Art is often made to appeal to a specific set of viewers.  This is the 4th blog in a series exploring the idea of using AI to recognize a viewer and adapt art to their age or interest.  The intent is to encourage early art appreciation while being attractive to all household members.

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In this post the progress in getting image recognition to start and run more quickly is described along with a means to communicate from one Raspberry Pi to another when a face is recognized.

 

Speeding Things Up

 

In the second post the means of capturing training photos, processing them, and then using the encoded results to recognize faces and track them on a monitor was presented.  It was noted that the update frequency was fairly slow and CPU intensive.  Adding more photos to the training set to improve accuracy, and adding additional persons to be recognized slows things even further.  The project goal is to add as many as eight different faces and have them recognized with reasonable accuracy and speed (reasonable to be defined at a later date :-).

 

The portion of the program that processes the training photos was removed and run separately.  The recognition program then accesses the encoded data and thus starts faster.  The portion of the program that tracks faces and draws boxes around them on the screen was removed as it is not needed.  The speedup is noticeable but has not been quantified.  But now that faces are no longer shown on the monitor and tracked it is necessary to indicate recognition another way.

 

Talking Pi to Pi

 

Originally the connection was to be serial or perhaps Bluetooth but there are numerous GPIO that are not being used on the two computers.  Since there is a maximum of only eight faces, it is possible to dedicate one pin to each face and then set it high or low depending on whether the face has been recognized.  The resulting block diagram looks like this with one connection (plus ground) for each face between the two computers.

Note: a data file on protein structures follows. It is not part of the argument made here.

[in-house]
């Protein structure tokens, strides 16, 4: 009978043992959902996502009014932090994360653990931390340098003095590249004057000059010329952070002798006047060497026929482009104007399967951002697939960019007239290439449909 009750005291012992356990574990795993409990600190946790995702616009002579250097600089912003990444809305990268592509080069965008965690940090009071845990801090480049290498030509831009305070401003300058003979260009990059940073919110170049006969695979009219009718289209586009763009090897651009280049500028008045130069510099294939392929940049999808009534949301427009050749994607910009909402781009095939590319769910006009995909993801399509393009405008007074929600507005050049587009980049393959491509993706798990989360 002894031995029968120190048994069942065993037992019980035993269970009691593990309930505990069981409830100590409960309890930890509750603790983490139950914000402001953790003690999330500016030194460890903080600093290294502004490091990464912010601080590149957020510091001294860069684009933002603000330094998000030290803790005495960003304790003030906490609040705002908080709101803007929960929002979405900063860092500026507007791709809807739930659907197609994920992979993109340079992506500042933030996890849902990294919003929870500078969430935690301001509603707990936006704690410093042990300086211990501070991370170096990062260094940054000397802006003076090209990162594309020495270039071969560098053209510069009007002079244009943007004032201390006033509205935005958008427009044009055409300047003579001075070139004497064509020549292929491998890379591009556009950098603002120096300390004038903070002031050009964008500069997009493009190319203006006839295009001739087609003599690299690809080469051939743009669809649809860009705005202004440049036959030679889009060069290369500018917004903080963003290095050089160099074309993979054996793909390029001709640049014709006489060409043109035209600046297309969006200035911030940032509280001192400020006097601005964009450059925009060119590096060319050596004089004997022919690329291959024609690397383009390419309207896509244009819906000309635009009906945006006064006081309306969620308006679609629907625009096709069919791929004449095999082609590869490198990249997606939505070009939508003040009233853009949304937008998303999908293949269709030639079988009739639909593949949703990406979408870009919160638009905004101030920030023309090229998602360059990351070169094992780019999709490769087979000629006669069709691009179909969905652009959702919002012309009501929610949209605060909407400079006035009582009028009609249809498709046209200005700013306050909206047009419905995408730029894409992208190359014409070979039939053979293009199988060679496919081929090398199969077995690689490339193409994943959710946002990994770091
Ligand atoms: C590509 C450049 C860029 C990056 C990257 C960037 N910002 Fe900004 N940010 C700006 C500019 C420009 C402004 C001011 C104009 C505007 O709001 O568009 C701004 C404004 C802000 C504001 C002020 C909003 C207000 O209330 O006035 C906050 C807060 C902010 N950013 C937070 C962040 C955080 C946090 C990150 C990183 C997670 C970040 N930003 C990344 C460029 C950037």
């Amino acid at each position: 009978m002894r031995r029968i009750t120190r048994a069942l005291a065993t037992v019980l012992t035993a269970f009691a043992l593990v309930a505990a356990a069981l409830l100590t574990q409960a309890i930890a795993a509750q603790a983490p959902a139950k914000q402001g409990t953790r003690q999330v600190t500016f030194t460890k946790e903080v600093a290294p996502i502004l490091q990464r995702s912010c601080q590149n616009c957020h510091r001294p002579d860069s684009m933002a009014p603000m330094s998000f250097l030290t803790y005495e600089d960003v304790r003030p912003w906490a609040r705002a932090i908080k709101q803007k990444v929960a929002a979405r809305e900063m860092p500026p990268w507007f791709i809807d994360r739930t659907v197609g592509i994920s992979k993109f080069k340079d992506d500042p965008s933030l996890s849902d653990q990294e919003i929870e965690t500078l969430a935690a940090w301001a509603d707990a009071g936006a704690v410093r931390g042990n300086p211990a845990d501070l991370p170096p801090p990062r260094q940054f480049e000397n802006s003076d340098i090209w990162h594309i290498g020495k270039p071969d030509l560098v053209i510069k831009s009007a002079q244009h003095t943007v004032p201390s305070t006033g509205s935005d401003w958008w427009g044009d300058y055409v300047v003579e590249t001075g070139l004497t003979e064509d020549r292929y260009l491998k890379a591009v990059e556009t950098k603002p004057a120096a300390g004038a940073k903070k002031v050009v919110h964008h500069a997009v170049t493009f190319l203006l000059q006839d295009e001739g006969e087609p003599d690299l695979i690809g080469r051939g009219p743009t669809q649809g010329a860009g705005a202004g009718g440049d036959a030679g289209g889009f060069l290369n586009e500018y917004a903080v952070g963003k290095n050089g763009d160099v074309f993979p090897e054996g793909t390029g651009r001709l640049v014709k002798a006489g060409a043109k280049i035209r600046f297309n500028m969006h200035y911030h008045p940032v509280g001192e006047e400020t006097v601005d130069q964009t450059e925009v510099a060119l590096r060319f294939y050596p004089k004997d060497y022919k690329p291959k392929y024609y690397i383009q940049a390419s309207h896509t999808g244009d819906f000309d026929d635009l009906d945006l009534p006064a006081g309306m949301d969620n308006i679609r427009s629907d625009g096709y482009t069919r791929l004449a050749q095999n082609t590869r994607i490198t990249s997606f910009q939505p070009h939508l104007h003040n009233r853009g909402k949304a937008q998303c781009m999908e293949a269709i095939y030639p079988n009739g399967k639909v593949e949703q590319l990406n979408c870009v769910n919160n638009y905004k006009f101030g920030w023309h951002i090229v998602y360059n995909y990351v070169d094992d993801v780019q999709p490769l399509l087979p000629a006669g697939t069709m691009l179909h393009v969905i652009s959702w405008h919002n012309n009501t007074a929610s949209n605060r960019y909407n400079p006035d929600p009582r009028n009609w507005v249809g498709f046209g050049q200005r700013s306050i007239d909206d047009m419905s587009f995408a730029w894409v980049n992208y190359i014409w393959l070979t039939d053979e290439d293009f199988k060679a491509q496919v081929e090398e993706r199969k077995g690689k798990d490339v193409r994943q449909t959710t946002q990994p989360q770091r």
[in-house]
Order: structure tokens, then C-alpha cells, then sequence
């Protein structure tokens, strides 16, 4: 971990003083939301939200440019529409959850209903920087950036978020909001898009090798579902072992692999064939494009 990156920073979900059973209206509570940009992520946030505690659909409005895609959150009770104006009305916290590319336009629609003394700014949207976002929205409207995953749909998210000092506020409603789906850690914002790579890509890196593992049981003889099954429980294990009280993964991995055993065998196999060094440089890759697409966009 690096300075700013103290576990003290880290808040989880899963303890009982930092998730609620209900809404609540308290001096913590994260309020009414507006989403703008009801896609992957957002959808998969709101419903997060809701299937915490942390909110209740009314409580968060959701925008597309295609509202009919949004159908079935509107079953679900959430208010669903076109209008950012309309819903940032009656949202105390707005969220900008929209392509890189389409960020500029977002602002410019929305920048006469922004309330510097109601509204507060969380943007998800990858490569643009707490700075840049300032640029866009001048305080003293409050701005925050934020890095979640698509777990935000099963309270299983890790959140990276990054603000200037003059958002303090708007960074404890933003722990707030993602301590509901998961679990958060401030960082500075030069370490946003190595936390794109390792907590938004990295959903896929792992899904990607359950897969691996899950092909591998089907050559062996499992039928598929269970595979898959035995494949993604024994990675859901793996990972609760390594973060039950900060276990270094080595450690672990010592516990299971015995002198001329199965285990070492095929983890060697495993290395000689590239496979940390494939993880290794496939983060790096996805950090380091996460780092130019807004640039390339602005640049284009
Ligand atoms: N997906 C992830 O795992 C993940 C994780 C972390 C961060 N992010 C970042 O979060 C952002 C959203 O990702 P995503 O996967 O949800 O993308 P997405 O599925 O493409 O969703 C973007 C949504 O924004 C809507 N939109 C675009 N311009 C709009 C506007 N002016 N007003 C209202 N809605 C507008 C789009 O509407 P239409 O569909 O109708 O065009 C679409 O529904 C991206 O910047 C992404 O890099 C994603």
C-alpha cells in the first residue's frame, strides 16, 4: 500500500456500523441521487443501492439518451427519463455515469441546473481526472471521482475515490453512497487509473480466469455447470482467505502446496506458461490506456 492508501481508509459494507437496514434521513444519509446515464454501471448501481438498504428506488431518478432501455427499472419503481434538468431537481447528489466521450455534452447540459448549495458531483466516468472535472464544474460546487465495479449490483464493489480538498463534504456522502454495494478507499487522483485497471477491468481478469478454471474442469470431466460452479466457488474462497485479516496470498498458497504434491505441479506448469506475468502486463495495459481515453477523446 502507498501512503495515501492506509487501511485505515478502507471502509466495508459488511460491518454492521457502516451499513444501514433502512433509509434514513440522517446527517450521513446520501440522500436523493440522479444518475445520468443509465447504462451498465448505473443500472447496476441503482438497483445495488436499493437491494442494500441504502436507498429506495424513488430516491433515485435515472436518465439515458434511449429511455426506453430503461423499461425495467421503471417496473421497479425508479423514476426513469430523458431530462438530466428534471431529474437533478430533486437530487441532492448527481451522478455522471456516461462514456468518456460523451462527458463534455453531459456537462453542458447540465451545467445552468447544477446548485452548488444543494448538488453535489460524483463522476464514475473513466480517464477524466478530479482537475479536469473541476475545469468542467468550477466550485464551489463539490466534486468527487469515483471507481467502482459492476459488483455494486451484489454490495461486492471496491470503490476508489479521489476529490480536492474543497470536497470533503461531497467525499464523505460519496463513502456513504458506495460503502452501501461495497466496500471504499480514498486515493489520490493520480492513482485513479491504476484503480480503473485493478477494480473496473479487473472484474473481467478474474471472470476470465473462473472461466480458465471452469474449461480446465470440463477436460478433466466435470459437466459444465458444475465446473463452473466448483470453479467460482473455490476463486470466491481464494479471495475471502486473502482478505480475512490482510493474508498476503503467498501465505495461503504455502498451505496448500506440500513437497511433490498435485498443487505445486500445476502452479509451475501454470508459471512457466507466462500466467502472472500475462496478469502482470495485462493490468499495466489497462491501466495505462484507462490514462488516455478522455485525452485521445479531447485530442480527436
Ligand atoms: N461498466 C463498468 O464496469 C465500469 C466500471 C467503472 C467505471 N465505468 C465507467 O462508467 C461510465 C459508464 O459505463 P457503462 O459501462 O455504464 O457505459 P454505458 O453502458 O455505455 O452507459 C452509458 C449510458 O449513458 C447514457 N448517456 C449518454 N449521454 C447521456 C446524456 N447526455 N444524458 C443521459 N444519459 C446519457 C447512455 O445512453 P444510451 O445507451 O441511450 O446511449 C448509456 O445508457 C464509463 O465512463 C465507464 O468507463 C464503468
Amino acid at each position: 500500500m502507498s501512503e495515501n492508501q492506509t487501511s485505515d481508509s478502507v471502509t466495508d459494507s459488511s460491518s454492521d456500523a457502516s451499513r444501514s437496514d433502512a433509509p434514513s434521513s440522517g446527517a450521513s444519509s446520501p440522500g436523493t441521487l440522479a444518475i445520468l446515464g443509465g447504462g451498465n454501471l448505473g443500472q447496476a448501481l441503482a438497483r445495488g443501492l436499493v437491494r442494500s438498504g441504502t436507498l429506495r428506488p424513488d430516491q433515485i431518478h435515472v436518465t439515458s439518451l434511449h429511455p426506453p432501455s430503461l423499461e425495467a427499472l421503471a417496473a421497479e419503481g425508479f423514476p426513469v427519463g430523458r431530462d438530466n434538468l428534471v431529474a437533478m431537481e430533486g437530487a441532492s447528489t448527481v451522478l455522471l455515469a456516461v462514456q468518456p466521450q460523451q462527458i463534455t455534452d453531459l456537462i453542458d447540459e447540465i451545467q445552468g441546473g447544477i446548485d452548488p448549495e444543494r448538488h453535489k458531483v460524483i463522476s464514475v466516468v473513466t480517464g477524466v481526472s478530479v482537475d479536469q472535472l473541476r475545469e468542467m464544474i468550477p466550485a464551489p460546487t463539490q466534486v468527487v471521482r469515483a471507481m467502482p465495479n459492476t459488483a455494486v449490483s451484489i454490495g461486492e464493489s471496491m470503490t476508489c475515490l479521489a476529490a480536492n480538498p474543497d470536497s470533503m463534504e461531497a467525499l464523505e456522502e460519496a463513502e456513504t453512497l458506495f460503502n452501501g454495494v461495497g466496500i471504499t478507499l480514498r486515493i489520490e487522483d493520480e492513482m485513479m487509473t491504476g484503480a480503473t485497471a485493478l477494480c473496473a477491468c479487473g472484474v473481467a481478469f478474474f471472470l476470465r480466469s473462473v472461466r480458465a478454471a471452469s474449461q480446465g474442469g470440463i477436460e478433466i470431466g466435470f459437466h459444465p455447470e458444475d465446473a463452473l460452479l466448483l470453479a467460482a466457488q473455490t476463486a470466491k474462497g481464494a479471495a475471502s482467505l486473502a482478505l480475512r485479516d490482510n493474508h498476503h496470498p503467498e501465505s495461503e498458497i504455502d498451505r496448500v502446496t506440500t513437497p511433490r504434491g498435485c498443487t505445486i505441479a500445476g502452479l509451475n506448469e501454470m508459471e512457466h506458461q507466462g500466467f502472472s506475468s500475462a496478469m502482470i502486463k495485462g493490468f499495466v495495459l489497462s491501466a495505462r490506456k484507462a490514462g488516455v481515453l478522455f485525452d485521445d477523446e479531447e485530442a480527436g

Talking Pi to Pi

A resistor is placed on each line to prevent damage in the event a connection from HIGH to LOW or PWR to GND is inadvertently made.  A downside to the approach is that GPIO pin connections equal to the number of persons being recognized are being utilized and information is limited to HIGH / LOW.  On the other hand it is fast, reliable, and is easy to implement.

 

In the photo below the Raspberry Pi 3B+ with camera is on the far left and connected to a breadboard with 3 LEDs that are turned on when the Python script running OpenCV detects one of three faces.  It is also connected to the second Pi center bottom which displays the name of the person detected on the display.  Ultimately this second Raspberry Pi will create / display the art that has been selected for that particular person.

Pi talks to Pi Setup

 

GPIO and Python on the Raspberry Pi

 

The two commonly used libraries on the Raspberry Pi for use with Python are GPIO Zero and RPi.GPIO which will be used here.  The sole reason for using RPi.GPIO is that I have used it in the past and was fairly sure I could get it to work.  The following is all that is needed to initiate the GPIO and set a pin.

import RPi.GPIO as GPIO

print("Setting pins using the board header numbering")
frank = 36
margot = 38
doll = 40

GPIO.setmode(GPIO.BOARD)

GPIO.setup(frank, GPIO.OUT)
GPIO.setup(margot, GPIO.OUT)
GPIO.setup(doll, GPIO.OUT)

GPIO.output(frank, GPIO.LOW)
GPIO.output(margot, GPIO.LOW)
GPIO.output(doll, GPIO.LOW)

 

In the script running OpenCV the output is made HIGH when a face is detected and turned off on the next pass through the loop.  In the setup photographed above a separate LED flashes for each detected face and the second Raspberry Pi detects it using the same library:  The RPi.GPIO library also allows interrupts so that polling is not required.

 

The following video demonstrates the setup working.

 

Upcoming Work

 

  • Improvements to the cabinet
  • Obtain training photographs for all the faces and perform training
  • Fabricate a small board to connect the two Raspberry Pi computer
  • Write Python script to drive the monitor and control the art output
  • Develop / obtain art

 

If you made it this far, thanks for reading and your thoughts and comments are always appreciated.  In particular, using GPIO to communicate seems unorthodox and thoughts on that are welcome.

 

Other Posts in this Series

PiCasso Design Challenge:  Adapting Art to Ages Blog #1

PiCasso Adapting Art to Viewers: OpenCV Face Detection, Blog #2

PiCasso Adapting Art to Viewers: Cabinet Design, Blog #3